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Gore gets Weiner’s backing

U.S. Rep. Anthony Weiner (D-Forest Hills), who recently completed his first year in Congress, last week endorsed Vice President Al Gore for president in the Democratic primary.

Weiner gave his endorsement of Gore during a breakfast meeting Friday in Howard Beach with reporters and editors from five community newspapers in Queens. He used the informal discussion at Tom's On the Bay diner to highlight what he considered to be his best efforts as a freshman Congressman over the past year and to respond to questions on any subject.

When a reporter asked him who he was endorsing in the presidential and senatorial races this fall, Weiner reluctantly revealed that he had chosen Gore after careful thinking.

"I became convinced he was the better candidate," he said, while acknowledging that Gore differs only slightly on several points from his challenger for the Democratic nomination, Bill Bradley.

"[Gore] has looked better and better," Weiner said. "He has shown his ability to carry the votes and to win."

On the Republican side, Weiner said he feared John McCain more than George W. Bush, believing McCain's popular insurgency campaign would be far more dangerous to Gore.

For the U.S. Senate seat, Weiner said first lady Hillary Rodham Clinton was "head and shoulders" above her opponent, Mayor Rudolph Giuliani. "I think she's the better senator and I think she's going to win," he said.

He also endorsed U.S. Rep. Joseph Crowley (D-Sunnyside), who was hand-picked by his predecessor Thomas Manton, the Queens Democratic Party boss who announced he was stepping down too late for anyone to file papers to run for his seat. City Councilman Walter McCaffrey (D-Woodside) recently announced he would challenge Crowley in the Democratic primary this year.

Weiner said it was important for New York City representatives to gain seniority in Washington, where Republican heavyweights like Sen. Trent Lott and former House Speaker Newt Gingrich have diverted disproportionate amounts of federal money to their home states of Mississippi and Georgia.

"These Southern guys, they develop seniority, they stay there a long time," Weiner said. He said he hoped to lead a long career as a congressman representing Brooklyn and Queens.

Touching on the highlights of his first year in Congress, Weiner said, "I'd like to think if I've been graded on effort, I'd get an A."

He described himself as "the squeaky wheel," especially in the effort to reduce airplane noise for Queens neighborhoods affected by the city's airports, Kennedy International and LaGuardia.

"As it stands today there is no requirement for aircraft to get any quieter," he said. The congressman recently released a study that said the Port Authority lagged behind the nation's major airports in funding efforts to mitigate airplane noise.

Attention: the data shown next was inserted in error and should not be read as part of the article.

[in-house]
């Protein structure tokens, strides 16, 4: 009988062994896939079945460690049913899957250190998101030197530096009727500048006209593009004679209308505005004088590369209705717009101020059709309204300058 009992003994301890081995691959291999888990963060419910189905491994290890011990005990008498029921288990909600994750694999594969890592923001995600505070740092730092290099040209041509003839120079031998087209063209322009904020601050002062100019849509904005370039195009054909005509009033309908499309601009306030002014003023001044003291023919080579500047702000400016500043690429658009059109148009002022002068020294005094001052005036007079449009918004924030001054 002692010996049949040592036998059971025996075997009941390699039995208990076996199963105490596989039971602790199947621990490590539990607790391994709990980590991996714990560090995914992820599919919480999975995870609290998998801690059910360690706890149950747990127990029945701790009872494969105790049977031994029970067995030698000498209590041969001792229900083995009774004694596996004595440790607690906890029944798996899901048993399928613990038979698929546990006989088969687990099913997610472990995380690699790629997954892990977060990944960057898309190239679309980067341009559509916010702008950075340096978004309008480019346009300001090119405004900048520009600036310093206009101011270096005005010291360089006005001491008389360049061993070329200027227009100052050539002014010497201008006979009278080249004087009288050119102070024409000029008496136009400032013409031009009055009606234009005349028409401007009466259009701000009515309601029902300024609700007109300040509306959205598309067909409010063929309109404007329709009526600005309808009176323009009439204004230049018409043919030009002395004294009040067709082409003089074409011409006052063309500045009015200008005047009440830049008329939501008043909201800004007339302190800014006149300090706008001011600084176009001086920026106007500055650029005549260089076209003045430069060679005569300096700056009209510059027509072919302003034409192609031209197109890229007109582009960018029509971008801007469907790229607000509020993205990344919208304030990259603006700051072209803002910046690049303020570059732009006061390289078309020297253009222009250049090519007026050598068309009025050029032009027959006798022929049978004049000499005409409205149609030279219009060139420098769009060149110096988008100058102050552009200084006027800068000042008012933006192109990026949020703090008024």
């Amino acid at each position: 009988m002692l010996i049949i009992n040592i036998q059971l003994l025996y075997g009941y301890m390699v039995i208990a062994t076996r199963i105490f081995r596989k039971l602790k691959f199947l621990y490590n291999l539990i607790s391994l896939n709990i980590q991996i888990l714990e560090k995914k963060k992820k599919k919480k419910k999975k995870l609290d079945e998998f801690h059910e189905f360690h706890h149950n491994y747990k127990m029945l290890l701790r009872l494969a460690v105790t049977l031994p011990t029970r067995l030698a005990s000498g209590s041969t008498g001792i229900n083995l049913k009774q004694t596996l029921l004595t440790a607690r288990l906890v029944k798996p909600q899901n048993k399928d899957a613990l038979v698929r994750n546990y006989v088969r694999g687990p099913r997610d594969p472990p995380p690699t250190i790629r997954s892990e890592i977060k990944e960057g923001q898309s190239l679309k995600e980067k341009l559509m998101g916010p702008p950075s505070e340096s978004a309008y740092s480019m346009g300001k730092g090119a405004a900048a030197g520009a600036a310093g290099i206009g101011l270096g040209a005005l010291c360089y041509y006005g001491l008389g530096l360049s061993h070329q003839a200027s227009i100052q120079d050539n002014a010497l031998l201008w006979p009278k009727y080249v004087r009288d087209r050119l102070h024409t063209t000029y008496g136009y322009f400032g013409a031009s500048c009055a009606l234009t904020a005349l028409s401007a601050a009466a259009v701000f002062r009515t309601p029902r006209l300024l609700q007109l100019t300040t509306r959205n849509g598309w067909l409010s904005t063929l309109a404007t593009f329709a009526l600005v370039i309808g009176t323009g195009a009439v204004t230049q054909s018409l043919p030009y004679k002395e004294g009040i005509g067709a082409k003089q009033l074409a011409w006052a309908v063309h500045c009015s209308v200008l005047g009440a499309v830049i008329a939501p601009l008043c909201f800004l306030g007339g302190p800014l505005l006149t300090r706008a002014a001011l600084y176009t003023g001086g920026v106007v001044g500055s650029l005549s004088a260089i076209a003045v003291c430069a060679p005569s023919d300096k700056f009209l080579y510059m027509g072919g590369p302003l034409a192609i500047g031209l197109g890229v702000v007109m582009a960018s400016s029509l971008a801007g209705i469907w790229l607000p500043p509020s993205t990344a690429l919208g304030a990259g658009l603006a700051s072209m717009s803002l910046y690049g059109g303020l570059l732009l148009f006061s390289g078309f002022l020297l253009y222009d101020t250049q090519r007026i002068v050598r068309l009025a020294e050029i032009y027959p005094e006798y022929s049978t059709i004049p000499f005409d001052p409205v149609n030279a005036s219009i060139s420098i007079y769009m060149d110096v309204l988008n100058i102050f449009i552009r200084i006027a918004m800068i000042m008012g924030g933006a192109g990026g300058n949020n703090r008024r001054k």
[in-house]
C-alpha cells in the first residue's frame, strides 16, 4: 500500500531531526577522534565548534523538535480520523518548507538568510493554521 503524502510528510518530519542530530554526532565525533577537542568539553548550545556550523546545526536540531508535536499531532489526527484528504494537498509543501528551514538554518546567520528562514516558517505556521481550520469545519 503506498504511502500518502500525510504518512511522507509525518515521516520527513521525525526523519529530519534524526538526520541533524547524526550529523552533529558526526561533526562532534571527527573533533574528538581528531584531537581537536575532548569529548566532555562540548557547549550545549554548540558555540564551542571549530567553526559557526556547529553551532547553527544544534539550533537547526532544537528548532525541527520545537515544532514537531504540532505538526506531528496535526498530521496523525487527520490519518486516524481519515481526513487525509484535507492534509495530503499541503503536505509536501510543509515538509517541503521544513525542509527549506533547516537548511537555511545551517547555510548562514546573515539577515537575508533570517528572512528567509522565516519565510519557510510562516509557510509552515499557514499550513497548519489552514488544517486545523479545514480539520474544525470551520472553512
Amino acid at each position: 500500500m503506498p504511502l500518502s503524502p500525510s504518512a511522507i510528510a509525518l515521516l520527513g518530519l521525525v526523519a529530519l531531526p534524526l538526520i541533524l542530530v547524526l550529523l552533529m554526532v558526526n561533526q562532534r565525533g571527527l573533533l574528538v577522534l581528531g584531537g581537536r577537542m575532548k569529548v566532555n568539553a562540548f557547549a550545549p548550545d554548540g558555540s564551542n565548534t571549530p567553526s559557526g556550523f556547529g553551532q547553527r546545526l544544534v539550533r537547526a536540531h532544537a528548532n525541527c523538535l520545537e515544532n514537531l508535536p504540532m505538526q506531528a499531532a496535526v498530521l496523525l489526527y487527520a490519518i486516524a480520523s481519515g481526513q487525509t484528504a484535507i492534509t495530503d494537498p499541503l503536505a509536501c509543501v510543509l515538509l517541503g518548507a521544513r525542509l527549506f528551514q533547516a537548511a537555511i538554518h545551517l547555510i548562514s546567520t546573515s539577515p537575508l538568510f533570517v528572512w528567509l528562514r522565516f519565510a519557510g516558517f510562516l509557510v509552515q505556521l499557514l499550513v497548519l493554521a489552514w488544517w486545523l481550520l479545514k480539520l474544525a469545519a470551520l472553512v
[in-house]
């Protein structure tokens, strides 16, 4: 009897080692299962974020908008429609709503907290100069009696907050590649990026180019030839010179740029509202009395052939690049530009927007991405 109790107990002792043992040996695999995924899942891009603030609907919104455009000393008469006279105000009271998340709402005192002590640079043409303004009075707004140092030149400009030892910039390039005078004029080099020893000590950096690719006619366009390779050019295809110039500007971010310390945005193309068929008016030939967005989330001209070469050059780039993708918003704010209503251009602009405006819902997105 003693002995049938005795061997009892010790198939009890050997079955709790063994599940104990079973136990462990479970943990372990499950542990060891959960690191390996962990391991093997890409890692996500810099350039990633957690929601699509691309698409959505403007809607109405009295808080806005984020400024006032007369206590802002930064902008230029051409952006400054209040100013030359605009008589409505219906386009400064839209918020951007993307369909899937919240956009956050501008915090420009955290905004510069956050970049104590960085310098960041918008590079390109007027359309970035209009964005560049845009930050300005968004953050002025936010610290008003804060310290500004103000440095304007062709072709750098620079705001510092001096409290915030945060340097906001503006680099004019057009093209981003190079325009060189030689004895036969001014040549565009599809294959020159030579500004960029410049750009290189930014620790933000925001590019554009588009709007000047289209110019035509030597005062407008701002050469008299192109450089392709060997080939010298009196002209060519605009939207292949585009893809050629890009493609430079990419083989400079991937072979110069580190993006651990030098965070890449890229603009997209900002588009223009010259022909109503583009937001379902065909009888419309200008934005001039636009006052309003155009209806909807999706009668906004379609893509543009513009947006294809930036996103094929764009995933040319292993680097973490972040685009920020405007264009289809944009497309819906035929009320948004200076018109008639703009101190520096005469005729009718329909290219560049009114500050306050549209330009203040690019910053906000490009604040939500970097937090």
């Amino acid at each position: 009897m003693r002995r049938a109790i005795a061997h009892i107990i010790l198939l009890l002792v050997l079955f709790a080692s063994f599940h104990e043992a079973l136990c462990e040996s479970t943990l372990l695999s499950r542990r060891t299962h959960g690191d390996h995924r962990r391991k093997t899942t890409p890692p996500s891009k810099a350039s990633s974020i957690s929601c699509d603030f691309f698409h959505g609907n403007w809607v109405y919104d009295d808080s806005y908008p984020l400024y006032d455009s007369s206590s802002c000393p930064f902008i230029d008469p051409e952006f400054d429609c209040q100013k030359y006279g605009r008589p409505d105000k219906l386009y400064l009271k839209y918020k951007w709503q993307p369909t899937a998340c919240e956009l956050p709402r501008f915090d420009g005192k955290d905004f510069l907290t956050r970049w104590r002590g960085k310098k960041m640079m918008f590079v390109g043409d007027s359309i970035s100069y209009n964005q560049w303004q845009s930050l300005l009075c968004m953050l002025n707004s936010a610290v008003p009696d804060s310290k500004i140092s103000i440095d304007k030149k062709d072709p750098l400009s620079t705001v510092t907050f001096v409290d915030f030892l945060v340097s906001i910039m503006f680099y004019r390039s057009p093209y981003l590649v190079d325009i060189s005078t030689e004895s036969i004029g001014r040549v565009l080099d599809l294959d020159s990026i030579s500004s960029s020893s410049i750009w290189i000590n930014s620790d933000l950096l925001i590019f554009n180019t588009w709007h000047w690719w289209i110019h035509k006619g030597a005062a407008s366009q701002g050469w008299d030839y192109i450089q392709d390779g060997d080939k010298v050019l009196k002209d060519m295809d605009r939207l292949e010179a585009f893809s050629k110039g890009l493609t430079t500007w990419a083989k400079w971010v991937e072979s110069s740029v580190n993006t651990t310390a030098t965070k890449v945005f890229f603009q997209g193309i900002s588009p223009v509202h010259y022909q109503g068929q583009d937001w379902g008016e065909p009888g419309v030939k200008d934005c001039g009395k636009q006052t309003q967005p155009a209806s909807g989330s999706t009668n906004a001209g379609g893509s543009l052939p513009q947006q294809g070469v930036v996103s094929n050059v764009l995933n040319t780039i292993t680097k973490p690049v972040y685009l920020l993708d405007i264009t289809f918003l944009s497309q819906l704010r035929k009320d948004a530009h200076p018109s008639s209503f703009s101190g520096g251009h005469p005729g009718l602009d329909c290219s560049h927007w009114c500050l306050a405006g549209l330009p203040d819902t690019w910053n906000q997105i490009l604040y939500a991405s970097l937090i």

He said President Clinton approved $100 million for airplane noise research in the federal budget this year.

On the crime-fighting front, he said he sponsored a bill to put $60 million toward DNA testing on rape kits in New York City, which cost $700 per test.

Weiner said it would be important for the city to monitor any cases of West Nile virus, the illness which made its first Western Hemisphere appearances this summer in Queens.

The city's use of malathion, the chemical used to kill mosquitoes that carry the disease, probably did not do real harm, he said, but added that he opposed a repeat of the massive aerial spraying that took place last year.

"We have to make sure we do not get into a frenzy every year," he said. "At the end of the day, I think the smartest thing we can do is track this thing."

Weiner's district, split roughly in half between Brooklyn and Queens, stretches from Park Slope, where he grew up, to Forest Hills, Rego Park, and parts of Kew Gardens, Briarwood and Jamaica Hills.

He was elected in 1998 when his predecessor and mentor, Chuck Schumer, became the U.S. senator after defeating Republican incumbent Al D'Amato. He served for seven years as a city councilman from Brooklyn.

Weiner, who is up for re-election in November, picked up the endorsement last week of City Councilman Al Stabile (R-Howard Beach), who supported his opponent, City Councilman Noach Dear (D-Brooklyn), in the 1998 election.

Weiner said he attended nearly 500 meetings with community groups, 300 of which were in Queens.

He has been visible in Forest Hills, where he marched with activists in a demonstration against litter last fall. He appeared with the area's city and state representatives several weeks later in a Town Hall meeting to discuss cleaning up Forest Hills and Rego Park.

At 35, Weiner is not the youngest member of Congress. He said he believed he ranked ninth or tenth from the bottom of the House of Representatives agewise.

But he added: "I can say I am the youngest Jewish, federal elected official."

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